So, after a few more hundred-yard runs with Bo, it was time to call my buddies over. We were all young teenagers without drivers’ licenses, so this game essentially became our lives. And you learned pretty quick that human intelligence was far tougher playing against than the NES AI.

To set this up a little, before each play, both players had to select a play and only the computer could see those selections. If the offense and defense selected the same play, the play would be stopped in it tracks. If they selected different plays, it was up to the skill of the players to determine the outcome. So, the key was trying to keep the other guy off guard and selected a play they didn’t anticipate.

Well, I quickly learned that just an offensive strategy of going long for passes (an air attack resulting in big  gains in yards) like the San Francisco 49ers (Montana to Rice!), didn’t work against humans like it had against the AI. The human would have your receivers locked down and intercept the ball every time. But on the other hand, the short, running game (where a team runs the ball forward a few yards at a time) as favored by the Chicago Bears (Walter Payton!) wouldn’t work either. The defense would simply move up and shut you down at the line each time.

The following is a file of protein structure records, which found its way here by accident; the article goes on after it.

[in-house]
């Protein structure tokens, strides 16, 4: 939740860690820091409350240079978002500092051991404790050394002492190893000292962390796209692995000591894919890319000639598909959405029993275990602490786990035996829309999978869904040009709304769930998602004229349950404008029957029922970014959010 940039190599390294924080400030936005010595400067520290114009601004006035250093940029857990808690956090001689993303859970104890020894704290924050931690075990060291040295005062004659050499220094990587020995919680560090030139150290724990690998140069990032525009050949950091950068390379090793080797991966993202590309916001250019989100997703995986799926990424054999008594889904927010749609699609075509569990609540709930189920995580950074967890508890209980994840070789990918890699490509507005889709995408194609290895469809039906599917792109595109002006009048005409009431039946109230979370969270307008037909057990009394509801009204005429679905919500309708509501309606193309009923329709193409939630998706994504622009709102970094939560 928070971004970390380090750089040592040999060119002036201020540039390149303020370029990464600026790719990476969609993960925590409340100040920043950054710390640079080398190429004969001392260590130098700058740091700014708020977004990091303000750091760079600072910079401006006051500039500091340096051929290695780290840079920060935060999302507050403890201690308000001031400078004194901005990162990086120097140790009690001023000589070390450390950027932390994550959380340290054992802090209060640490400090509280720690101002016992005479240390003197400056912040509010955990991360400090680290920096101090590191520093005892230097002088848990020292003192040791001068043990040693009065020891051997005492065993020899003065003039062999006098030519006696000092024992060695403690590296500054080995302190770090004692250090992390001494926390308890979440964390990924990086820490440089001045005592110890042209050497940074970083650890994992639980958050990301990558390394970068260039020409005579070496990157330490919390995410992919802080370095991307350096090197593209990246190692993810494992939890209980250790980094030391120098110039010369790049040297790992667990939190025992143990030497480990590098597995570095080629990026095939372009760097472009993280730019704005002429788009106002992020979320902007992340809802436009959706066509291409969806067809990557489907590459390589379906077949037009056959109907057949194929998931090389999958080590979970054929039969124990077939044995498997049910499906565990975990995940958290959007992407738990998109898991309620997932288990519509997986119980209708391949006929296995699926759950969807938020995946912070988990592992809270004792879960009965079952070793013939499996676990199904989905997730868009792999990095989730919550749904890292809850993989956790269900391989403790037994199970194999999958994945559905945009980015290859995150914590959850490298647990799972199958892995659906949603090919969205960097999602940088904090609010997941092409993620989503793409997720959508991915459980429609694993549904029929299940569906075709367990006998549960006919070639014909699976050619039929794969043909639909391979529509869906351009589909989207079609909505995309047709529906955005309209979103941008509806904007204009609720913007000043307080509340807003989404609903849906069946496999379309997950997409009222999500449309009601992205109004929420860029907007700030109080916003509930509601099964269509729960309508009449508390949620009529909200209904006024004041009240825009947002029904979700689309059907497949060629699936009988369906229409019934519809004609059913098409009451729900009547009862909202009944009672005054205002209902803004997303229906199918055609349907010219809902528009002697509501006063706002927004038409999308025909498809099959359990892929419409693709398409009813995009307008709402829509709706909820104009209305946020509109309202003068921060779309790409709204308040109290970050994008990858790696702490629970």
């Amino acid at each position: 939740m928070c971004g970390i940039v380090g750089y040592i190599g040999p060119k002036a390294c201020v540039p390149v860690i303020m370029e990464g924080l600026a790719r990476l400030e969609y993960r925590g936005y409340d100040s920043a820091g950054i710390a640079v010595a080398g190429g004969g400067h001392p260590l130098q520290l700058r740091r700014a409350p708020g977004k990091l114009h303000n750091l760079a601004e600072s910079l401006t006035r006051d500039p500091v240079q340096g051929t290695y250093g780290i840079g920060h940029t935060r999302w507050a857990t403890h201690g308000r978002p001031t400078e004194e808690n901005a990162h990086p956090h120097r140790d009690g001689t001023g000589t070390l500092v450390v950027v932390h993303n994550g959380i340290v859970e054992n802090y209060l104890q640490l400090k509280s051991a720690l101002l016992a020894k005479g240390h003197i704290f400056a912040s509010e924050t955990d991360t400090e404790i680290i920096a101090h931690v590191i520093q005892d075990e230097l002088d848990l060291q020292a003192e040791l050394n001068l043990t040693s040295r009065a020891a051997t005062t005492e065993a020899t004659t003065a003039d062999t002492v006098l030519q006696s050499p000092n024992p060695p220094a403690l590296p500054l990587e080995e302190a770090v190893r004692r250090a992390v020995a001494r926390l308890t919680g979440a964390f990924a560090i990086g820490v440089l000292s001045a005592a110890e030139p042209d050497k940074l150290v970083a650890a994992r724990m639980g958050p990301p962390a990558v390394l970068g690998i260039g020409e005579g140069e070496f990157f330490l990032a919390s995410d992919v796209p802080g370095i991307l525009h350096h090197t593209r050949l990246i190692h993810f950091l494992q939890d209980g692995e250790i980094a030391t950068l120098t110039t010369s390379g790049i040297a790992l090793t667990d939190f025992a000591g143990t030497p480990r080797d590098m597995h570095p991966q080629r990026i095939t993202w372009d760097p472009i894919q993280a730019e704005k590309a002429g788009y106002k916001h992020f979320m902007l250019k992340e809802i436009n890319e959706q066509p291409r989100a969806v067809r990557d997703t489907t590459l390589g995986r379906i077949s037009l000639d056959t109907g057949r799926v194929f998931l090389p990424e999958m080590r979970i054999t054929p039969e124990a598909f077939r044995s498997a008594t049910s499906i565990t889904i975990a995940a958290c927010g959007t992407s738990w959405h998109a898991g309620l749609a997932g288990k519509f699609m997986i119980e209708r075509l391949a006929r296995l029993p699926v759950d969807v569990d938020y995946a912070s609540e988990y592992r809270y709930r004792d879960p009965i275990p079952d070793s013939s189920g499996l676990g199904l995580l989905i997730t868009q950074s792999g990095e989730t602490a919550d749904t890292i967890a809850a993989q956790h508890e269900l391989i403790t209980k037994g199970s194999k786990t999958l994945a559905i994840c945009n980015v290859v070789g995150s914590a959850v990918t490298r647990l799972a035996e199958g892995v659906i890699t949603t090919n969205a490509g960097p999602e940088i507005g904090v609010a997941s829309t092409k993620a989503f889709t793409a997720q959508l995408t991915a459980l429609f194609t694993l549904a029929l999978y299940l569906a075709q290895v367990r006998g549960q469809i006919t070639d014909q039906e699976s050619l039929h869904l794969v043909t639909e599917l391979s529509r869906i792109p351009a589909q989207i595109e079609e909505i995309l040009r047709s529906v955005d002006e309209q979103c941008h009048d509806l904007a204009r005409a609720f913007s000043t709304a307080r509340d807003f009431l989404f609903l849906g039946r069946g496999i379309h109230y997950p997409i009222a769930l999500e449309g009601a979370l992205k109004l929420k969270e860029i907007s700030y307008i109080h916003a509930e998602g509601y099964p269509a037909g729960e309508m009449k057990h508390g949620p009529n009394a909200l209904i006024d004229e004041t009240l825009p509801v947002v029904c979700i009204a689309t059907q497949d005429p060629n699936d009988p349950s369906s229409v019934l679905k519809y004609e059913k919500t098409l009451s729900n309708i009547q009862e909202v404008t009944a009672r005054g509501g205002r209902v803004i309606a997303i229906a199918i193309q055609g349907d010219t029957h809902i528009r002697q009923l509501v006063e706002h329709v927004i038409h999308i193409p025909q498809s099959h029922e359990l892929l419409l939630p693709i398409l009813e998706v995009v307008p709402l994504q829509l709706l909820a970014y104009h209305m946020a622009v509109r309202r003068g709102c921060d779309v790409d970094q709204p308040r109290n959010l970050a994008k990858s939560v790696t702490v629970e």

But there was a strategy that could work against other humans. I would call it a “Short-Long Strategy.” Each down, you select a random play, one that could be long or short. That way, the defense couldn’t guess which play you were going to use. You simply alternated between short and long plays. Suddenly, your adversary was back on his heels: Would you go for a “Long Bomb” pass or a short run? If they covered the long pass, things were wide open for a 5-yard run. If they got to focused on the short run, you could toss a button hook pass and eat up 20 yards. Keeping them guessing was the key to scoring points and winning. The game was a gross oversimplification of football, but it captured its spirit remarkably well.

So what the heck does this have to do with writing? As I noted in my writing resolutions for this year, I want to concentrate less on novellas. This is simply because the market for them is smaller. I’ve decided, so to speak, to go short and go long. I’m going to write short stories (less than 7,500 words) or novels (50K words and  up). That way, I hope to make progress.

Now, I realize this metaphor doesn’t make much sense. The editors out there aren’t adversaries trying to stop everything I’ve written from getting published (though it sometimes feels like it). And I’m not trying to catch them by surprise with something totally unsuspected. But for me, as someone trying to get published, mixing up my submittals by choosing to write short stories and novels—the Short-Long Strategy was the first thing that came to mind. I think the metaphor most appeals to me because it makes me think of my short pieces as runs and my longer pieces as “Long Bomb” passes. One of them is bound to end up connecting. So there you have it.

Next time, I’ll look at another element of story writing and give you a little update on works in progress. See you guys in a couple of weeks.

And to wrap up with some music…I’ve been listening to Imagine Dragons’s new album quite a bit lately. Here’s an acoustic version of my favorite song from the album.

Your time will come if you wait for it.